‘Buddhists not benefiting from India’s inclusive growth policy’

Harold Schiffman hfsclpp at gmail.com
Mon Oct 13 18:48:43 UTC 2008

'Buddhists not benefiting from India's inclusive growth policy'

Oct 13th, 2008 | By Sindh Today |

New Delhi, Oct 13 (IANS) India's nearly eight million Buddhists are
not benefiting from the government's inclusive growth policy to
enhance the socio-educational status of minorities, says Lama Chosphel
Zotpa, a senior member of the National Commission for Minorities
(NCM). 'We are not benefiting from India's policy of inclusive growth.
Buddhists continue to remain on the margins and have to slog on their
own to keep life going against all odds,' Zotpa told IANS in an
interview. 'The government has not met even a single important demand
of the Buddhist community. It is, perhaps, because we are peace loving
people and do not matter numerically in the country's electoral
politics,' Zotpa said.

According to him, the community's key demands were setting up a Lord
Buddha Foundation, an International Buddhist University, special
funding for monastery education, and inclusion of the Bhoti language
in the 8th Schedule of the Indian Constitution. Bhoti is many
Buddhists' mother tongue and they get initial education in monasteries
in this ancient language. Since the language is not constitutionally
recognised, aspirants for government jobs have to write their
examinations in one of the 15 languages listed in the 8th Schedule.

'This is proving to be a major handicap for poor Buddhists, who
receive basic education in Bhoti, and fail to learn English or Hindi
for want of proper facilities in monasteries,' Zotpa pointed out. The
idea behind the Lord Buddha Foundation and an International Buddhist
University is to spread the teachings of the Buddha - who was born in
India - provide scholarships to students pursuing Buddhism for higher
studies, and promoting the pious words of the Buddha by attracting
students from across the world.

'There is the Maulana Azad Education Foundation to promote education
among backward Muslims and the Jagjivan Ram Foundation for the
Scheduled Castes students, but nothing for us,' Zotpa pointed out.

He said an international university would get students from several
countries whose citizens throng India annually to visit places like
Bodha Gaya, Rajgir, Sarnath and Kushinagar that are associated with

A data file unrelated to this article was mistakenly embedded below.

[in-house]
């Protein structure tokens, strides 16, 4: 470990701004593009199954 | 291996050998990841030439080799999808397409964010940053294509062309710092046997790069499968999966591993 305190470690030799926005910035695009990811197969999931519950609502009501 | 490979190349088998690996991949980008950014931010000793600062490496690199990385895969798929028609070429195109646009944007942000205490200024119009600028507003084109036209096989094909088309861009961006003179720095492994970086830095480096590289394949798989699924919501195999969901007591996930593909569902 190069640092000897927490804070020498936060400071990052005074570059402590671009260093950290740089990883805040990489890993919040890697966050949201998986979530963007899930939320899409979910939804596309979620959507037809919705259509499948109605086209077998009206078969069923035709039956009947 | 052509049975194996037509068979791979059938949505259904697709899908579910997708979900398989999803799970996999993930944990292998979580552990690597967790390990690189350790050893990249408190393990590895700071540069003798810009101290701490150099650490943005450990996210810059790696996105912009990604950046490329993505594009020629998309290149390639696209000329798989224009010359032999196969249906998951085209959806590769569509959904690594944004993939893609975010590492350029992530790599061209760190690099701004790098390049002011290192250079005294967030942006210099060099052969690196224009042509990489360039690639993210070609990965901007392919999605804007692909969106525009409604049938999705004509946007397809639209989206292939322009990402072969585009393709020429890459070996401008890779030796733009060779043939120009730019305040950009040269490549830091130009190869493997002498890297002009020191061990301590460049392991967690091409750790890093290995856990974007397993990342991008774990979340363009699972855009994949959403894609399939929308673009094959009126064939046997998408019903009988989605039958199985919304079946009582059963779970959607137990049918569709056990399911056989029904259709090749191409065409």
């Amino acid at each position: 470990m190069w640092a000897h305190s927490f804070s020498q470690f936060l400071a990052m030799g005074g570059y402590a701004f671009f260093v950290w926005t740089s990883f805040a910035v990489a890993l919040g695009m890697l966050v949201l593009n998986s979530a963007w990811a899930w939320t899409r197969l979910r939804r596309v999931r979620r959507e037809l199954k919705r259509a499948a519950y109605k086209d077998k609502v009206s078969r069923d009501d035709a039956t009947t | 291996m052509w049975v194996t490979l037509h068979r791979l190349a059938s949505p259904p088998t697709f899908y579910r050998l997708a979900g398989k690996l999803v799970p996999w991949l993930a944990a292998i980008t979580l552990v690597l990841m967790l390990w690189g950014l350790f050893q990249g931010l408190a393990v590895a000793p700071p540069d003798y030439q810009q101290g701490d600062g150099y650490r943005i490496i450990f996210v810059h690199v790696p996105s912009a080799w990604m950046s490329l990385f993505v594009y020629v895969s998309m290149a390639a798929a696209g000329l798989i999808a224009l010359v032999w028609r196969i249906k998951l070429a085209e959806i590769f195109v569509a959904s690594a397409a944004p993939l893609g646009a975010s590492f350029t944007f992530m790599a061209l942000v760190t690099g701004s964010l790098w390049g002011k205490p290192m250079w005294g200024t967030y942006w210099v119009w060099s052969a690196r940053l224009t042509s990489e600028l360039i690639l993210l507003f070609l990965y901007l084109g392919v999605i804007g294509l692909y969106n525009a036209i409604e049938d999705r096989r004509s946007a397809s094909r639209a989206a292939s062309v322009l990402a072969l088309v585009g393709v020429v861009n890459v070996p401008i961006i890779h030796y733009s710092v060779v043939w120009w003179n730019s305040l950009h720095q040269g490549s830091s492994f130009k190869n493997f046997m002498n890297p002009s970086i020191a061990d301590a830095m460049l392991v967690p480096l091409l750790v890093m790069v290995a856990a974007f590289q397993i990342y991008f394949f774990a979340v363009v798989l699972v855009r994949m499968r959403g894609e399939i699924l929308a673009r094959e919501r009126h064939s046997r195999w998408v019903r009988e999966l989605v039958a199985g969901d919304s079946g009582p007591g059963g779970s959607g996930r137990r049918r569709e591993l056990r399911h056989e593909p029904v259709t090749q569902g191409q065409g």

the Buddha.

'The university will receive students from China, Nepal, Bhutan,
Tibet, Mongolia, Japan, Sri Lanka, Burma, Thailand, and (South) Korea
where followers of Buddhism are in big number,' Zotpa said.

What also makes Zotpa angry is the government's nonchalance in handing
over the management of the Bodh Gaya temple in Bihar to Buddhists.
Hindus currently hold the key posts in the temple's management.

'I cannot imagine why the genuine demands of the Buddhist community
are not being met when the present government talks of inclusive
growth,' he said, adding: 'Since 2006, the government has withdrawn
the Rs.15 lakh (Rs.1.5 million) annual grant to organise a Buddha
Mahotasva (festival).'

'Lord Buddha is our only hope,' he said, pointing out that the Buddha
preached truth and non-violence to the world several hundred years
before the arrival of Jesus Christ.

India's minority affairs ministry, which came into being in January
2006, has been allocated Rs.10 billion to create 'productive assets'
for the minorities, who account for 18.4 percent of the country's one
billion plus population.

Commented a ministry official: 'All schemes are open for the
minorities and there is no discrimination against any community.
Efforts are on to make people aware of the ministry's various schemes.

'So far as the specific demands, including setting up the Buddha
Foundation, are concerned, the ministry is doing the needful. It will
take some time before something concrete comes about,' the official,
requesting anonymity, said, without specifying details.

(Rajeev Ranjan Roy can be contacted at rajeev.r at ians.in)


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